Then there are games that import physical toys into the play-process of the game. Sometimes this is to have a figure unlock items and save progress like in Skylanders or sometimes this is to create new ways to interact like Tori, Hotwheels id or Anki.
 

Fidget Toys

Fidget spinners burst into the hands of children a number of years ago. While that initial trend subsided, the interest and enjoyment of tactile objects to fiddle with are very much with us.

Fidget toys are like the yo-yo or Rubik's cube but without the focus on skill. The enjoyment comes from doing something that isn't learning or achieving anything. It's no surprise that there are a number of video games that have picked up on this style of play.

Some games, like The Longing, Animal Crossing and Adopt Me, simple slow down the need to progress, so all you do is check-in, fiddle around with the game world and then leave. Then there are other games, like Townscaper and Pok Pok Playroom, that let you craft your own structures but with none of the usual video game emphasis on score and winning. Other games, like Everything and Proteus, offer a huge world to poke and prod without getting embroiled with progression.

Even games that do offer a strong sense of story and development often include post-game play or side-quest distractions that are simply there for you to spend time fiddling with rather than winning or losing. Games like A Short Hike, Alba A Wildlife Adventure or even No Man's Sky.
 

Games Picked For Taming Gaming Book

When we wrote the Taming Gaming book we packed the second half with full colour game ‘recipes’ as a resource for parents and families. They are grouped in categories depending on the style of game you are looking for, whether you want to play on your own, or with your family and friends.

The Family Gaming Database grew out of the book. At first it was just going to be a way to search the 60 or so games in the book. With 1000’s of parents soon using the database it became clear we should grow it to cover more games. So, today we have 1703 games.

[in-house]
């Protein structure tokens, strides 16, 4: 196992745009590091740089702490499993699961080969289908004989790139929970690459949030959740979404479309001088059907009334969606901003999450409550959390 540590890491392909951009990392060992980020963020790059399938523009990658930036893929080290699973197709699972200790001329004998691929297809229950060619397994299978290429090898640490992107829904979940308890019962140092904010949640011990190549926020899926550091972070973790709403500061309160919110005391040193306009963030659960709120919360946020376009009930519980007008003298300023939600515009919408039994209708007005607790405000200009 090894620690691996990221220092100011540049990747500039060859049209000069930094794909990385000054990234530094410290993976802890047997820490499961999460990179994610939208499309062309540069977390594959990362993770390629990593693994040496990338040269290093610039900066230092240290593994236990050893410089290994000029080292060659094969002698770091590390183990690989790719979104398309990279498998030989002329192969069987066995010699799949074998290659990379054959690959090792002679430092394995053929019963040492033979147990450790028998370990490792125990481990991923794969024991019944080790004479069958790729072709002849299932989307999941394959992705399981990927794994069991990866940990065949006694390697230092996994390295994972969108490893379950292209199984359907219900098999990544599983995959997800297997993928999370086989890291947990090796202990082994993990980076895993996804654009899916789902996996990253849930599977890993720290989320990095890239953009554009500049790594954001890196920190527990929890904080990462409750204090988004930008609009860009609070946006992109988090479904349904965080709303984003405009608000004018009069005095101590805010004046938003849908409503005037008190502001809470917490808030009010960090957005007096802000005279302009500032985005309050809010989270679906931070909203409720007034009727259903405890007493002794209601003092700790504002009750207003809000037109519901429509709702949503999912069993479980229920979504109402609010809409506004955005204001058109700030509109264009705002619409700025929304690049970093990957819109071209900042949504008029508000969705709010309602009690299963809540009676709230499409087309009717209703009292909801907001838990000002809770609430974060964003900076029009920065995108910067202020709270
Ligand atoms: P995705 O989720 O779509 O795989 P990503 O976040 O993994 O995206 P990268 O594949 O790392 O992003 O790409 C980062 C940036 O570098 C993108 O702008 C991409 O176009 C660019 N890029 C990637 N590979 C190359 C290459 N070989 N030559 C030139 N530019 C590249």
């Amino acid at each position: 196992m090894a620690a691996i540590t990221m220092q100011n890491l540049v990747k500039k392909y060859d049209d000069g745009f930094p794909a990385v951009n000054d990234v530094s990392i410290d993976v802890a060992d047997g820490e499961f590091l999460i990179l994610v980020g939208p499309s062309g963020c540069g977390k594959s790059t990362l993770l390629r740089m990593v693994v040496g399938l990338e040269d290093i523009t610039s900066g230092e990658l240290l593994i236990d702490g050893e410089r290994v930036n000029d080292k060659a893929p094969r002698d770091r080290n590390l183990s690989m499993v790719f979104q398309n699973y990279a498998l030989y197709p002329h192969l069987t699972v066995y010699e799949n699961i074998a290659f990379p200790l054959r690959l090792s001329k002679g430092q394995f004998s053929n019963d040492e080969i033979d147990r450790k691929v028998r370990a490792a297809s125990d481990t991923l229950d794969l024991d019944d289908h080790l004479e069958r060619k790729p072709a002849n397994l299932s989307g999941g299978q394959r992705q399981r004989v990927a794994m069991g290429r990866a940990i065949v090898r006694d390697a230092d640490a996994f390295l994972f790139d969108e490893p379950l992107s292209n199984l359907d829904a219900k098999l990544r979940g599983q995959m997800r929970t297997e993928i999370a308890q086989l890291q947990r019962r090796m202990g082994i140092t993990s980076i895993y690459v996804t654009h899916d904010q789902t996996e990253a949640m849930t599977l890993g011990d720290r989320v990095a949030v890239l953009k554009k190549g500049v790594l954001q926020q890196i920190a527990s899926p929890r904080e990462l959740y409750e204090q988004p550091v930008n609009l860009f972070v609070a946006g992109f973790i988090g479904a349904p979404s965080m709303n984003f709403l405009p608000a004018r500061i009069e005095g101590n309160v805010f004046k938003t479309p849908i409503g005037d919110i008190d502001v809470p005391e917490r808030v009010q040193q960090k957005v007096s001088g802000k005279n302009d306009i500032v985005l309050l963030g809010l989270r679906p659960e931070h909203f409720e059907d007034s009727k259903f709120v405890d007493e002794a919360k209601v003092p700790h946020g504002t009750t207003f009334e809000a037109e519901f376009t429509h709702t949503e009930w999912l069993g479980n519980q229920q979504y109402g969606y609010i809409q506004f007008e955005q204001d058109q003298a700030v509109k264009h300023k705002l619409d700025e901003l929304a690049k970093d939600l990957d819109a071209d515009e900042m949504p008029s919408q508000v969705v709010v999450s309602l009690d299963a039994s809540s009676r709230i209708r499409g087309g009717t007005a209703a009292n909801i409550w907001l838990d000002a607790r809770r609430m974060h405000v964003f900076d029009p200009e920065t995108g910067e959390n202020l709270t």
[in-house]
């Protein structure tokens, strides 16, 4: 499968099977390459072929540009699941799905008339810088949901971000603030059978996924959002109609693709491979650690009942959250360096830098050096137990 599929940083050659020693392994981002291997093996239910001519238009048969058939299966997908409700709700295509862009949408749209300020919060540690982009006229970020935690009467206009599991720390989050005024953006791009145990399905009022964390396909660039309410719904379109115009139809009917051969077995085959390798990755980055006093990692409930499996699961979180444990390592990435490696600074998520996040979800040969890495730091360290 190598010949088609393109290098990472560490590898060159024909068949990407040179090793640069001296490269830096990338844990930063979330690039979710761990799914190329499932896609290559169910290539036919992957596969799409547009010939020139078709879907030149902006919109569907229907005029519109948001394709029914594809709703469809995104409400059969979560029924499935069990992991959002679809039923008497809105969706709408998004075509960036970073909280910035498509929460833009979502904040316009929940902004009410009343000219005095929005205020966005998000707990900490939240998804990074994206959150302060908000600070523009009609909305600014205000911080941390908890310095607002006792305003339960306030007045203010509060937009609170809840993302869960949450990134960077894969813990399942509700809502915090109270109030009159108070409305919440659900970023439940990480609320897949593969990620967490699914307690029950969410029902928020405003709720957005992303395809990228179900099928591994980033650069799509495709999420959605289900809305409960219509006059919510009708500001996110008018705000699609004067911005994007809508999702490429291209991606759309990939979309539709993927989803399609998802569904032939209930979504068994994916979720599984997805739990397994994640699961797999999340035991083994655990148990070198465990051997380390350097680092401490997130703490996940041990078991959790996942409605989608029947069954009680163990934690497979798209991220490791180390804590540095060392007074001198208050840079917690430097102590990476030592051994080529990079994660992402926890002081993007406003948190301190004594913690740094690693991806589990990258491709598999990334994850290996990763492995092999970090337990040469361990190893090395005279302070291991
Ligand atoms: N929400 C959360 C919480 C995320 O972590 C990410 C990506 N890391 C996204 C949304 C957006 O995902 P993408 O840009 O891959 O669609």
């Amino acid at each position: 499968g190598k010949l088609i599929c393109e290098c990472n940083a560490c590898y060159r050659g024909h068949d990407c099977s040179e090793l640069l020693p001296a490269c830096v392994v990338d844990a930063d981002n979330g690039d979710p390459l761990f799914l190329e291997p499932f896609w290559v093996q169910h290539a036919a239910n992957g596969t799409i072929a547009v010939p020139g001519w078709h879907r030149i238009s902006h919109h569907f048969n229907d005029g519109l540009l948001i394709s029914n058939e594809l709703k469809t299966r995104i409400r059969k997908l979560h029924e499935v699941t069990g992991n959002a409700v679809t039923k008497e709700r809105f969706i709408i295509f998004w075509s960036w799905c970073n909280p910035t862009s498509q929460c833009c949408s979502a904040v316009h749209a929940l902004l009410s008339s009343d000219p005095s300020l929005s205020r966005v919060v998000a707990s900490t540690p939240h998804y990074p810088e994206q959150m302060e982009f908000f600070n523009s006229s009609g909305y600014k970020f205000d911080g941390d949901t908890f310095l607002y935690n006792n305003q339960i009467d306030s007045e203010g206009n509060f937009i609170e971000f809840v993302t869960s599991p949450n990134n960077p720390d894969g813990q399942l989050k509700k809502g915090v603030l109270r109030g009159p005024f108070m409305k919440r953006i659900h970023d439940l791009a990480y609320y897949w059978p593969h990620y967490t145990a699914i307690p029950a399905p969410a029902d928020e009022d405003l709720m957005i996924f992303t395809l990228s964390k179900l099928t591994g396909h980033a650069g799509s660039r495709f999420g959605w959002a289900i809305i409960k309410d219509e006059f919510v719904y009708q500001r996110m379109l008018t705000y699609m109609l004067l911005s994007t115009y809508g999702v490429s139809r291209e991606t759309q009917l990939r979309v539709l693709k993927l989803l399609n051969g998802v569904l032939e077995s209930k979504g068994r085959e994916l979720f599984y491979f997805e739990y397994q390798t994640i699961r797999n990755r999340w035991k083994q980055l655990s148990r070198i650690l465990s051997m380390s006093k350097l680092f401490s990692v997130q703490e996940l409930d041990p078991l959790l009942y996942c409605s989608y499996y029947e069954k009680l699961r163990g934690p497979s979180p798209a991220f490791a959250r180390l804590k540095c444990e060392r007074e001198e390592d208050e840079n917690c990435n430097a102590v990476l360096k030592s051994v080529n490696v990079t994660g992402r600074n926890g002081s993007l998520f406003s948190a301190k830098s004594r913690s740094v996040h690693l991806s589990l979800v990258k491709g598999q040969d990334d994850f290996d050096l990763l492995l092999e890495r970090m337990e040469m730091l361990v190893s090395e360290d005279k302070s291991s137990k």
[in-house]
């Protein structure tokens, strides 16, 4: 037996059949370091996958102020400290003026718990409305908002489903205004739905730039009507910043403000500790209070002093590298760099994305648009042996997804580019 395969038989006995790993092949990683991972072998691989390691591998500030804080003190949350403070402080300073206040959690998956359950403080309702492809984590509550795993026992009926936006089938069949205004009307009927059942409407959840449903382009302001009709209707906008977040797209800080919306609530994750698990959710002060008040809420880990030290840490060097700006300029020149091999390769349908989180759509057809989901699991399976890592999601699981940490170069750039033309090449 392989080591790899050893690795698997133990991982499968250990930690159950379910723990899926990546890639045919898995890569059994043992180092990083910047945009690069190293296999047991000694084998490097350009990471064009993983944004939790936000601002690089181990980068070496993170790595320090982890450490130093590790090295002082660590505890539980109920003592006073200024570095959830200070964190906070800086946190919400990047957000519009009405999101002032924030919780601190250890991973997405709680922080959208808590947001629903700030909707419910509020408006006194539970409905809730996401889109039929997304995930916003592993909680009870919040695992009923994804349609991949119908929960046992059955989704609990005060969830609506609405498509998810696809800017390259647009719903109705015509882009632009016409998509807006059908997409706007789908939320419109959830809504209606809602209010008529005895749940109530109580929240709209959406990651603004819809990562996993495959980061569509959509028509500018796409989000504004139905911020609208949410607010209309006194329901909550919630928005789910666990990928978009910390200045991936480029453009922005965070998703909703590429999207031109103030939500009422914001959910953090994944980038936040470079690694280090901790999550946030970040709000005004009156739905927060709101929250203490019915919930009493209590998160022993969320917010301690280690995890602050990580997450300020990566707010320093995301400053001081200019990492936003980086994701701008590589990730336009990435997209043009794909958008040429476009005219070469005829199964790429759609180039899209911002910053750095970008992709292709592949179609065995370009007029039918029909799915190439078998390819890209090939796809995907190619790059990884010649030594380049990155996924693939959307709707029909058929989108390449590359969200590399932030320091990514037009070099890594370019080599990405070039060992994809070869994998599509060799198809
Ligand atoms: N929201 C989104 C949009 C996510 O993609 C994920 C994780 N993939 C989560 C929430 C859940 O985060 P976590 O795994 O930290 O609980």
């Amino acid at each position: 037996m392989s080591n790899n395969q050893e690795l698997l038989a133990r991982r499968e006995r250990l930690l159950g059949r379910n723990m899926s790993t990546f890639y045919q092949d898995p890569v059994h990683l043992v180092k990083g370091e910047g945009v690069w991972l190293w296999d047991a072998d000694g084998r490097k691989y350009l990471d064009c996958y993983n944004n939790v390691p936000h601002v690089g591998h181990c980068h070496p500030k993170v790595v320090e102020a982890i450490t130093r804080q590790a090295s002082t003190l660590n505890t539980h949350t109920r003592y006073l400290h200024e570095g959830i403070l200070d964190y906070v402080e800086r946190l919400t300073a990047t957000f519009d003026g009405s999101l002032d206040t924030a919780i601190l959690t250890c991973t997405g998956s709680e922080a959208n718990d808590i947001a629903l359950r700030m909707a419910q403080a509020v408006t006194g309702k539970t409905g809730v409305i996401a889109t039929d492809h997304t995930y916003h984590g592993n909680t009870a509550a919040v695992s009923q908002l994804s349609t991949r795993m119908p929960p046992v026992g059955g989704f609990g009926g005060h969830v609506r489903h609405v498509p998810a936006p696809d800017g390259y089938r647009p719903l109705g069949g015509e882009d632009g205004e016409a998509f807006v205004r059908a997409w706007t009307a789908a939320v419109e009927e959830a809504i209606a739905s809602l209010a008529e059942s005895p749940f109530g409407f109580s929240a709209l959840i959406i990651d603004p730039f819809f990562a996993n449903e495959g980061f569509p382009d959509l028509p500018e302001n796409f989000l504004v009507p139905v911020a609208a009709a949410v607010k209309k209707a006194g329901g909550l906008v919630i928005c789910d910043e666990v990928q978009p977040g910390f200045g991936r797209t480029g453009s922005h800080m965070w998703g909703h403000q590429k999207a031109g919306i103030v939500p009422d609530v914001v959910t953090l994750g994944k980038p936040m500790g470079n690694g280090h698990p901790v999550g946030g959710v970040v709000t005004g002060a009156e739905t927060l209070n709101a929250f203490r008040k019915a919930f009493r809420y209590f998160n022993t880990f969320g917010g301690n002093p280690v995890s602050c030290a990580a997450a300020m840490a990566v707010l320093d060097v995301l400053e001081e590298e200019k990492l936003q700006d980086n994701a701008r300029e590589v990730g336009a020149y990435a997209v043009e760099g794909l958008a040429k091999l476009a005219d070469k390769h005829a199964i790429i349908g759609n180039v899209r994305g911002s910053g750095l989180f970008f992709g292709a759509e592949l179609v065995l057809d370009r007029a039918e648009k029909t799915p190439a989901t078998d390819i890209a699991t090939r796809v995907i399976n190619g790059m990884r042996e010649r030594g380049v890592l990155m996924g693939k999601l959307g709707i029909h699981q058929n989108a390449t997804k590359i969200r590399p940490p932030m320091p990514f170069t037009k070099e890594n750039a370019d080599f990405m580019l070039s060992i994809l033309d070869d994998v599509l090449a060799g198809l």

Here are all the games from the book:

Games for non-gaming grown-ups

These games are perfect if you have never played one before. They open the door to the gaming world for non-gaming parents and carers.

Nurture child-like imagination

These games are for children under seven years old who will, with some help, discover activities they want to try that will expand their imaginations, while establishing the role of your guidance and engagement as part of the gaming world as they grow up.

Nourish Youthful Ambition

As children get older, they develop stronger ideas of what they want to play. Friends at school and YouTube stars create popular gaming fabs for the latest titles. The games suggested here go beyond the usual suspects.

Laugh at Silliness

Video games have their roots in fun and play. This makes them an excellent way to forget the worries of the day and dive into some silly fun together. The games on this list have been selected because they get players doing absurd activities and chuckling together.

Inhabit Another World

The games in this list invite you to spend time in spaces that have a sense of place, life and character.

Compete on the Couch

Raucous, unbounded, exuberant all-age, competitive fun is something video games are known for. These games can play a bit-part in raising children to be magnanimous in victory and generous in defeat.

Work Together to Thrive

Play is more fun when it’s shared. Along with team work the games on this list use the fact that the players are all sitting next to each other. The fun is often as much about the conversations (and arguments) that happen in the room as what’s happening on the screen.

Walk in Someone Else’s Shoes

While many games include characters to interact with, some are specifically designed to make relationships a central element. These games offer a unique way to think deeply about how we relate to each other to the games people play.

Wake up Your Emotions

Video games are known for high-octane, adrenaline fuelled entertainment, but there are many that address the players emotions as much as their dexterity. The games in the following list create emotionally rich spaces in which to explore scenarios with feelings rather than facts.

Matinee Fisticuffs and Shoot-outs

Sometimes you just want to play the hero. These games are violent and include shooting but as with B-movies and 1980’s TV series, it’s as much about the quips, characters and fantasy settings as it is about the killing.

Face Tough Decisions